City of the White Rose

York, England

Candymakers in York are known for their delectable chocolate!

I’ve written two recent blogs about York, but there is still more to cover. York is a city of history that began in Roman times and still thrives today. This city is the most popular tourist attraction in the United Kingdom, welcoming over 38 million overnight visitors in 2018. 13.3 million of those came from international destinations. This statistic proves that York is as popular in the UK as it is out of it.

All that's left of the Roman fort.

My family and I only spent 3 days in York, far too little time in my opinion. Around each corner is another tidbit of history. Across each street, another story. Romans. Vikings, Normans and Kings wandered these streets. 300 hundred-year-old pubs are still serving pints to the people.

The best tour company to help you help you unlock the mysteries of York is White Rose Tours. Alan Sharp is the owner and original tour guide and his knowledge of the York and its history is unmatched. As he studied drama at college, his history “class” isn’t boring and he captures your attention and holds it at each site.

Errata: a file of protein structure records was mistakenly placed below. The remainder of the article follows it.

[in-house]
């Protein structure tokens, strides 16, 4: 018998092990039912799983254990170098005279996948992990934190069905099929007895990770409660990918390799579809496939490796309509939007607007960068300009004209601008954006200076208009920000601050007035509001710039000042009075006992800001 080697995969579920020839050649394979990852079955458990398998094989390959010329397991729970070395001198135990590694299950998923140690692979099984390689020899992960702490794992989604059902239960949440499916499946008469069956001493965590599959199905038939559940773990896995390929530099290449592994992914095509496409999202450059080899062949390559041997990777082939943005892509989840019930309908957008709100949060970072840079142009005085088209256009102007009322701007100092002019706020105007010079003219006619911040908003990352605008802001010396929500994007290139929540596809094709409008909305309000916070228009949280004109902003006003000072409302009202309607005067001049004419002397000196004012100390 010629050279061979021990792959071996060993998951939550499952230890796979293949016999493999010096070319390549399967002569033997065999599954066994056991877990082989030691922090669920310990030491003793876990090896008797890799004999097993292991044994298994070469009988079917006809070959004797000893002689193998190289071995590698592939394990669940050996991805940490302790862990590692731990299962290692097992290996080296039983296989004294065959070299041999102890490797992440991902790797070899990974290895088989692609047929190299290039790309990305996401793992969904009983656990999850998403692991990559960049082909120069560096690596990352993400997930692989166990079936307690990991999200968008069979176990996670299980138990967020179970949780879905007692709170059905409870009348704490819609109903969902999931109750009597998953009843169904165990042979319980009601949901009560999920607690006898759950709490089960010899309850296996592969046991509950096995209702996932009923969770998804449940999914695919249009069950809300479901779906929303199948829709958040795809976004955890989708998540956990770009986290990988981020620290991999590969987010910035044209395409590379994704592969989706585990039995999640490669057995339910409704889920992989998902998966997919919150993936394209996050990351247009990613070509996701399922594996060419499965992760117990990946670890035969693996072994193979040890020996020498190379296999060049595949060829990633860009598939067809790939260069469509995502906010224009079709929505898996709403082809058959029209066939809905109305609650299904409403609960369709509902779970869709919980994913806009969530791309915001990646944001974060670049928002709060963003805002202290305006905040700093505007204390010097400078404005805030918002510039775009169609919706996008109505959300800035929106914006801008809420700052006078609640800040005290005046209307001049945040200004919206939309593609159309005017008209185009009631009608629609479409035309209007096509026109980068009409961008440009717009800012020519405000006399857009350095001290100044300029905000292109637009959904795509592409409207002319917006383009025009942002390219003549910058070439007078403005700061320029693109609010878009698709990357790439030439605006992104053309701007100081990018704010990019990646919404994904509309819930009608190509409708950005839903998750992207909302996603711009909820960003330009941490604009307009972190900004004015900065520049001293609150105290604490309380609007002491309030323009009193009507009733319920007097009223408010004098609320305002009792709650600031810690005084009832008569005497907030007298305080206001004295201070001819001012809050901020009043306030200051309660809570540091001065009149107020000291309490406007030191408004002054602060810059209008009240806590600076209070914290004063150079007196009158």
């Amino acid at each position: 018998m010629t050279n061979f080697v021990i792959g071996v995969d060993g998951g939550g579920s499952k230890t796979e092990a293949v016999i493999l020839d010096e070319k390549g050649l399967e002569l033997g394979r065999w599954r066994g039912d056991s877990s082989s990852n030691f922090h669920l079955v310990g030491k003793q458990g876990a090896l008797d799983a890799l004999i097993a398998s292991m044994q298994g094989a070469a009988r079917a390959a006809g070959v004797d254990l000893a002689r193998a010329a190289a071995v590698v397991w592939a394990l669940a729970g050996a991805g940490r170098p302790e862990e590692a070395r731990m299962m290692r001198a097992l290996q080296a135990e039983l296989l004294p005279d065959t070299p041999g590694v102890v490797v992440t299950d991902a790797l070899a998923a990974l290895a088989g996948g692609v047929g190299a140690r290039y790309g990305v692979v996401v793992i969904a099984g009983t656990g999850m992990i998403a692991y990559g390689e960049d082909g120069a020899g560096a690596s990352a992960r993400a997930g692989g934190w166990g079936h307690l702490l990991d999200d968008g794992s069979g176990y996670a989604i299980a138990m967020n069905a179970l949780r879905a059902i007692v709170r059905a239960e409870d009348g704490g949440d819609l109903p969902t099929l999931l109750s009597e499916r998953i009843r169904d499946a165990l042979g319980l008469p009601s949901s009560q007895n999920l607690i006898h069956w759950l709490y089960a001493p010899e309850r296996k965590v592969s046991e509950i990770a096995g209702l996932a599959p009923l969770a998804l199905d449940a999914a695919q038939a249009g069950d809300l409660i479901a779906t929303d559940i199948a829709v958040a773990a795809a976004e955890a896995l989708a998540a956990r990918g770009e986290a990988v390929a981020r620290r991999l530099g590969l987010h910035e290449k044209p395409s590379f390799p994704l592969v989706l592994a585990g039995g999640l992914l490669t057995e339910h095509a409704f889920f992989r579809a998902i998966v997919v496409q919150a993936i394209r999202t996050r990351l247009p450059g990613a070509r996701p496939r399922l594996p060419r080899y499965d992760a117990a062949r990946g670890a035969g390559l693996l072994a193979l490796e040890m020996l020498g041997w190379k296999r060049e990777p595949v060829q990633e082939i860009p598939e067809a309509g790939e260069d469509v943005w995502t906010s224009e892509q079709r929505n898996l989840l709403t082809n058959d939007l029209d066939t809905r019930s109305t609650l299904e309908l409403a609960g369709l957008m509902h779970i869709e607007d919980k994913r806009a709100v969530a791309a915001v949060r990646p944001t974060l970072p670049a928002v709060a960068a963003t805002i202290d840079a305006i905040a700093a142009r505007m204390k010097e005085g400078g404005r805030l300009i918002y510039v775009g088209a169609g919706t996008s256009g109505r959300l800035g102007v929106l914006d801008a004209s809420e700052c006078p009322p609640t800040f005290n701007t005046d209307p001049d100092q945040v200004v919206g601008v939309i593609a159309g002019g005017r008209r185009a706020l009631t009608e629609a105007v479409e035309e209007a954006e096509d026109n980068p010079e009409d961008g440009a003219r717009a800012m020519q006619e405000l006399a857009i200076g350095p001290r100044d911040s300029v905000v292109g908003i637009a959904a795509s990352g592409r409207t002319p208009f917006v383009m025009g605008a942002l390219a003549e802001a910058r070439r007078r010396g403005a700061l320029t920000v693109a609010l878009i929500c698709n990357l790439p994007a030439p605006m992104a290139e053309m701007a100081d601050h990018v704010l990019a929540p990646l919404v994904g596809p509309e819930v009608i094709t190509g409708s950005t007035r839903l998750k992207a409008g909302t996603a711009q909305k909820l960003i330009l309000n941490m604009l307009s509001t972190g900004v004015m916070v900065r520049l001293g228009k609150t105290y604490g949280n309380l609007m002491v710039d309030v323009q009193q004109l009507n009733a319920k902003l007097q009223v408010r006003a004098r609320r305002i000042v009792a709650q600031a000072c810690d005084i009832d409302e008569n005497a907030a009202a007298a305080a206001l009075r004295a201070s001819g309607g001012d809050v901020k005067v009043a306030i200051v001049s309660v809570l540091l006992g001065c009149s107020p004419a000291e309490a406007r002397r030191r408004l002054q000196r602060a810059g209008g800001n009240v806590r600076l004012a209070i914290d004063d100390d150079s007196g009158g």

Stands on old Norman castle grounds.

Our tour started with Alan meeting outside our hotel. As the location was across from Cliffords Tower, he started there and told us the saddest and most horrible incident in York’s history. Cliffords Tower is built on the site of a wooden castle built by William the Conqueror in 1069. Over the years, it burned and was built again using stone. In 1189, Richard I, called Lionheart, refused to allow Jews, many of whom were wealthy, to attend is coronation, unintentionally sparking a countrywide of anti-Semitic backlash. In York, this sentiment was egged on by 4 merchants seeking to abolish their debts to the Jewish money lenders. The Jewish community took refuge in Cliffords Tower and barricaded the doors. There, in 1190, the Jewish people in York chose to kill themselves, rather than submit to torture, forced baptism, or death at the hands of the mob. Afterwards, a royal inquest was held, but no one was ever held responsible.